If I wanted this I would just take my PC out of my bedroom and plug it into my TV or projector.
I already have WIFI access to my internet connection so my game "player" will never be disconnected if i move it.

From what I can tell the only advantage this would give it giving beyond today's capabilities the upgradability of a PC at console price's. But you have not explained how this would be achieved. (digital distribution has nothing to do with this).

One major thing that downloaded delivery of games brings is that your "ownership" of a game is associated with an account with a service provider. Currently this means that you don't have to worry about your copy being lost or broken - you can just get another copy. In future it could mean you can play your game on any system without having to buy multiple copies.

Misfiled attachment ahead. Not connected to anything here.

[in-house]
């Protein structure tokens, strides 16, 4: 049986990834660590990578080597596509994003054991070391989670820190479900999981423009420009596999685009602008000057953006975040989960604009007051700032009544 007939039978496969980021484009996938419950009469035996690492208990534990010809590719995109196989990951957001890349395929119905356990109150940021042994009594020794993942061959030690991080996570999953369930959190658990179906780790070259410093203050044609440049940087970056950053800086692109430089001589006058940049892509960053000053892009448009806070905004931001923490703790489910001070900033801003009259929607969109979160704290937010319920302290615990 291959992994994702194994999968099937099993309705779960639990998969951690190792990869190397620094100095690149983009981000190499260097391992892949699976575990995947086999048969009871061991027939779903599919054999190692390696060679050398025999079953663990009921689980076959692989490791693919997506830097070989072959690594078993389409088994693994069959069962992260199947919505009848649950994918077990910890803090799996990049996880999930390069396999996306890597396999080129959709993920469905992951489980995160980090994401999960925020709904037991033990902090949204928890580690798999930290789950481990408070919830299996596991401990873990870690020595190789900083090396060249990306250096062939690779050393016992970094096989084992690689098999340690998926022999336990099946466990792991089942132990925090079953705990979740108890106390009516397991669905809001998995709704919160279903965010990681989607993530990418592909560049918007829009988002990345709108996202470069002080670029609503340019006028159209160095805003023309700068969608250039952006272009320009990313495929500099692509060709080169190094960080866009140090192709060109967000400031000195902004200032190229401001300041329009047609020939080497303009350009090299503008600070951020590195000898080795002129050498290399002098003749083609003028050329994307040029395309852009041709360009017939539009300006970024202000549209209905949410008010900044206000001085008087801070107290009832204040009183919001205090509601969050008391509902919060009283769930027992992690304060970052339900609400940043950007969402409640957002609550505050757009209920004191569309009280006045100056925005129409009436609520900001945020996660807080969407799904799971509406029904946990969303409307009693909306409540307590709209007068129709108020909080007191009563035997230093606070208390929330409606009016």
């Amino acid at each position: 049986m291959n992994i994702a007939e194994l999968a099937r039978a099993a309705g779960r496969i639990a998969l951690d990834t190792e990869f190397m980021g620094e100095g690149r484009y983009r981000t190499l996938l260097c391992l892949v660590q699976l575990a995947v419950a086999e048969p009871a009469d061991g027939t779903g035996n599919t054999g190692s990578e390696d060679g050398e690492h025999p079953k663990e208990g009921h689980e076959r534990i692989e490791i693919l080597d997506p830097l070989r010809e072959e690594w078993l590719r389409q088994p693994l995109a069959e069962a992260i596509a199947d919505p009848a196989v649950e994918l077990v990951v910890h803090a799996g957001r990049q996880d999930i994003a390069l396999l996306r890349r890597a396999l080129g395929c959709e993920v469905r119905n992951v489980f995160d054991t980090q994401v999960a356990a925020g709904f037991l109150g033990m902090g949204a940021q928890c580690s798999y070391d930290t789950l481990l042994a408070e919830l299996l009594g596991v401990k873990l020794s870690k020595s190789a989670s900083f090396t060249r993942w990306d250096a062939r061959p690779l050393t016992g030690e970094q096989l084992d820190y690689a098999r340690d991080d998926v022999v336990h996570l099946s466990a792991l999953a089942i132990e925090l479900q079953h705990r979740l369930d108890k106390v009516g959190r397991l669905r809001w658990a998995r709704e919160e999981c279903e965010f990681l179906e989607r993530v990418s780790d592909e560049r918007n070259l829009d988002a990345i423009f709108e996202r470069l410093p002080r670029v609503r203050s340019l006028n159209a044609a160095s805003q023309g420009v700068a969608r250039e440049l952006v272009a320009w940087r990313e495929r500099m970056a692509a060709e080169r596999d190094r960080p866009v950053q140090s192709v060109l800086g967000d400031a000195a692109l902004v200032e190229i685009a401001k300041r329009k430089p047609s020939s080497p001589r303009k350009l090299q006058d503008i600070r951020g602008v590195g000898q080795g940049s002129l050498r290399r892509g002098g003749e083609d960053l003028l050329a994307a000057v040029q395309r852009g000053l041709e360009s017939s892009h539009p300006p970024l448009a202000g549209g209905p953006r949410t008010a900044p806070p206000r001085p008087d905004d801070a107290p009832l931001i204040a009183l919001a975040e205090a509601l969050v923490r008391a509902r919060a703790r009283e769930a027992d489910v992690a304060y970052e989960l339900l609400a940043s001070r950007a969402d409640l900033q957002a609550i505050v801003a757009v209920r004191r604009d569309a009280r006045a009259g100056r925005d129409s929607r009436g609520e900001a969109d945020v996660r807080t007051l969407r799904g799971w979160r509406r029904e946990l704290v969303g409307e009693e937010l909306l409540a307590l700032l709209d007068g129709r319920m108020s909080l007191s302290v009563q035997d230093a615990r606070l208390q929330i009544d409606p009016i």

Great! vision except for the hardware part, what's important is that the hardware is fully compatible, the greatest strength of the console. By having standard hardware setup, especially for processor and graphic is needed to be able to optimize games for the rigg, meaning less raw power is needed and the cost can be kept down. 

My hope is that there is recommended hardware for upgrading the box, also to make sure that driver compatibility is optimized.


I would buy one of these. A buddy of mine is currently working  on his own "Steam Box". I don't see why this is not racing to get out there. Oh, take your timme and do it right, but chop chop!


I loved this fictional article. It lines up with my hopes and dreams for the Steam Box. Essentially, it would put PC gaming on a plate in front of console gamers. Are they really going to turn down that offer? If they are smart, and I think they are at least somewhat capable of rational thought, they will come join us in our gaming utopia that we've been enjoying since the 80s.